Nothing New Here -- And That's the Point
Monday, December 18, 2006
SAN FRANCISCO -- In the living room, the group gathers to share inspirational stories about the joy of finding just the right previously owned shower curtain. To the uninitiated, these people appear almost normal, at least in a San Francisco kind of way. But upon closer inspection, you see it: Nothing in this house, nothing on their bodies, none of their products -- nothing is new. Everything is used.
For these people, recycling wasn't enough. Composting wasn't a challenge anymore. No, they wanted much more of much less.
Attention holiday shoppers! These people haven't bought anything new in 352 days -- and counting. These 10 friends vowed last year not to purchase a single new thing in 2006 -- except food, the bare necessities for health and safety (toilet paper, brake fluid) and, thankfully, underwear, and maybe socks (they're still debating whether new socks are okay).
Everything else they bought secondhand. They bartered or borrowed. Recycled. Re-gifted. Reused. Where? Thrift stores and swap meets, friends and Dumpsters, and the Internet, from Craigslist to the Freecycle Network, which includes 3,843 communities and 2.8 million members giving away stuff to one another.
These people purchased old sheets this year. Tonight's vegetarian feast was cooked in a hand-me-down Crock-Pot. Christmas presents? They're making them, or -- shudders -- they don't give them.
They call their little initiative "the Compact," which they say has something to do with the Mayflower and the Pilgrim pledge to live for the greater good, save the planet, renew their souls, etc. And although these modern "Compactors" say they never intended to spark a mini-movement or appear on the "Today" show, that is exactly what has happened.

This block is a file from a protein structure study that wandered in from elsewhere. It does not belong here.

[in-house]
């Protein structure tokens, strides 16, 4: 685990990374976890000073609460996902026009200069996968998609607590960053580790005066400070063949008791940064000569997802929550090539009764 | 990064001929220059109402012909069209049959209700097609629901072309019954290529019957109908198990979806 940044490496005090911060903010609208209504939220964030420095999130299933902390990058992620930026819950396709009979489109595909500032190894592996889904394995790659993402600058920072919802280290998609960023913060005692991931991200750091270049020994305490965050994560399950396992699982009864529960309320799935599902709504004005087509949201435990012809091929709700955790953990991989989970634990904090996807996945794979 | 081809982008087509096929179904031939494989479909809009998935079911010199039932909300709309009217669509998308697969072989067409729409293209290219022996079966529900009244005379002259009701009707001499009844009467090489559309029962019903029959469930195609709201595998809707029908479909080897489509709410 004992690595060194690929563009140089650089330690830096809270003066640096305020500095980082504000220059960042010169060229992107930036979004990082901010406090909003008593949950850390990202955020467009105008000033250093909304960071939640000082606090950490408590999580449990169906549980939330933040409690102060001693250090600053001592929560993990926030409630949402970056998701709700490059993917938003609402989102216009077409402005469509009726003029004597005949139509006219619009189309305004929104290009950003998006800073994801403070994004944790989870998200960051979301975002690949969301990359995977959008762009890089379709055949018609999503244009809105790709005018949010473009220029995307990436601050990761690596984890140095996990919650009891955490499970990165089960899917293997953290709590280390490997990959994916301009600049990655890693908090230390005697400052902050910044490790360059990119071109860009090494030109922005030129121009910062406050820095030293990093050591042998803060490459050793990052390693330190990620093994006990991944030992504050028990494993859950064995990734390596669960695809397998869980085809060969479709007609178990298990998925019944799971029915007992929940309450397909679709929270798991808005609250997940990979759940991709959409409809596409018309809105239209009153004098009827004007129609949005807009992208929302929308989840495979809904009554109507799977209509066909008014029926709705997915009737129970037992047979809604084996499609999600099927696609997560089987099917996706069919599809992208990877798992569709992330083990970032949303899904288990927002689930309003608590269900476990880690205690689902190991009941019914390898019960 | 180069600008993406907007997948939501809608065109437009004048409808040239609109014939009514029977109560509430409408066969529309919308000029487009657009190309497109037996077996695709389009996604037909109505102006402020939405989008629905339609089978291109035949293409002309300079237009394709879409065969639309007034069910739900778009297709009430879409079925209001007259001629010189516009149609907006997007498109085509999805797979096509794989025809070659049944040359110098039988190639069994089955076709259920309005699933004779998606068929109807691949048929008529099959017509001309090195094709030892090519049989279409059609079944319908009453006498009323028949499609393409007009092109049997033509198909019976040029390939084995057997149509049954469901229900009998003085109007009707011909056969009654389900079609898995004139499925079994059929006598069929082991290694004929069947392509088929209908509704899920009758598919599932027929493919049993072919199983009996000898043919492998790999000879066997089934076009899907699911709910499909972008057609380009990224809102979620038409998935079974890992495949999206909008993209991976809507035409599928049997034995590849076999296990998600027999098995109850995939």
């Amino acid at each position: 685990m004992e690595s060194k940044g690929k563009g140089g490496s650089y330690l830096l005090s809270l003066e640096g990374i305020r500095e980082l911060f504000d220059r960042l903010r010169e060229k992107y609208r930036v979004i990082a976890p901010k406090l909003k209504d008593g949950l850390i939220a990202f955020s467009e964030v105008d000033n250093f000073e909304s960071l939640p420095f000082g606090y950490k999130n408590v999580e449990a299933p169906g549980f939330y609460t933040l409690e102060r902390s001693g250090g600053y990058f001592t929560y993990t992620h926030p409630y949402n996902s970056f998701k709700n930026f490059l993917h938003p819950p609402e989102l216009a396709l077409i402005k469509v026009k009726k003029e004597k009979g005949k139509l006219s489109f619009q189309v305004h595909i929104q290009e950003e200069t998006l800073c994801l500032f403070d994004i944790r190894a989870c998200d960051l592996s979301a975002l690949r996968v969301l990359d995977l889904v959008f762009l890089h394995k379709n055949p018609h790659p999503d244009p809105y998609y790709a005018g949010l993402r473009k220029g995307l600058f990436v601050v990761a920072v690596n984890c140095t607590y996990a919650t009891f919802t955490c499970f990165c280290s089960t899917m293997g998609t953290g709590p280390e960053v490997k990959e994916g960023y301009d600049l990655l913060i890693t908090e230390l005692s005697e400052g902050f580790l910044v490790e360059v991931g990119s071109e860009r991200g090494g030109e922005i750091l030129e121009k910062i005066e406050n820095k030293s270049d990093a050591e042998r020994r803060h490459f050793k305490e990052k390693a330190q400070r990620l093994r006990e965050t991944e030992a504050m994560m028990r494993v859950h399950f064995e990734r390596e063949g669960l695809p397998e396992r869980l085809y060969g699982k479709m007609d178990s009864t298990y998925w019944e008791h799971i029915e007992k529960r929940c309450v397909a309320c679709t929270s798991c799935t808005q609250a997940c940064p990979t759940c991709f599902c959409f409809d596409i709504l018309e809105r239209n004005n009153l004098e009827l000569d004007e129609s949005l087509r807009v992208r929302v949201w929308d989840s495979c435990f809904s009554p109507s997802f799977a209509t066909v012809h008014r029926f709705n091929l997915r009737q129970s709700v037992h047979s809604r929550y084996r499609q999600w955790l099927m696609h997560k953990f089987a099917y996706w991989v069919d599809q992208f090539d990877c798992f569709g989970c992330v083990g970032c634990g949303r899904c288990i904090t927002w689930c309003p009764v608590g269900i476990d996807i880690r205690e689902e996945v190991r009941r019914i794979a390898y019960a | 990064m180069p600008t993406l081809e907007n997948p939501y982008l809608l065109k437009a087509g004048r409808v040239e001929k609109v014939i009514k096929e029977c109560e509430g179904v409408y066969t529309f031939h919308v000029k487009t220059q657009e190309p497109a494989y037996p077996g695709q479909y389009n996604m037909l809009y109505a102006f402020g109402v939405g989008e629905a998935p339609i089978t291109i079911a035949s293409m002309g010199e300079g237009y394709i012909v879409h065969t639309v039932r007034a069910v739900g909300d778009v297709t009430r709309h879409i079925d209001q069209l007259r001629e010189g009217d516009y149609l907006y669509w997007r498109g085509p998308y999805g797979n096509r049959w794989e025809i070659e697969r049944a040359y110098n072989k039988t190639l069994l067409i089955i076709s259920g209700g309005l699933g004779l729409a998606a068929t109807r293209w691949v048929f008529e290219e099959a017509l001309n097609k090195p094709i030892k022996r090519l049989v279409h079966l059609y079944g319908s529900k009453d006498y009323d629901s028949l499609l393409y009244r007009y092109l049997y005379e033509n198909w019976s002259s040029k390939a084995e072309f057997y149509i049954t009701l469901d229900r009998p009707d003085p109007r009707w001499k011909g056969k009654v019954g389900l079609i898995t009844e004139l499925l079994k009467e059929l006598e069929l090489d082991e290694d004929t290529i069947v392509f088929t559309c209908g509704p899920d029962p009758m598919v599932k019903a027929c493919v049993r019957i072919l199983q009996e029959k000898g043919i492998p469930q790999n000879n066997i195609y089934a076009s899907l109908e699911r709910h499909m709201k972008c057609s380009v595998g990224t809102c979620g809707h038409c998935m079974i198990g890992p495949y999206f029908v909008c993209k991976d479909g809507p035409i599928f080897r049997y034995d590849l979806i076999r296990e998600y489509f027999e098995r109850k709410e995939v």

Since the San Francisco Chronicle ran an article about them in February, their story of not buying has appeared on media outlets around the world -- everything from Yoga Journal to Martha Stewart's Body + Soul to the London Times. Even Oprah's producers called.
It appears they've pinched a nerve. Perhaps, the Compactors suggest, many people have the same feeling that the mall just isn't working for them anymore.
"We're just rarefied middle-class San Francisco greenies having a conversation about consumption and sustainability," says John Perry, a marketing executive with a high-tech firm, and one of the founding Compactors. "But suddenly, we decide we're not going to buy a bunch of new stuff for a year? And that's international news? Doesn't that say something?"
Their user group on Yahoo has grown to 1,800 registered members, representing SubCompact cells operating across the country (including Washington), and around the planet. So they apparently live among us, biding their time, quietly not buying, like some kind of Fifth Column of . . . Shakers.
The online Compact community ( http:/
"And people hate us for it? Like it drives them nuts?" This is Shawn Rosenmoss, an environmental engineer in the original San Francisco group. Some have called the Compactors un-American, anti-capitalist, eco-freak poseurs whose defiant act of not-consuming, if it caught on, would destroy the economy and our way of life.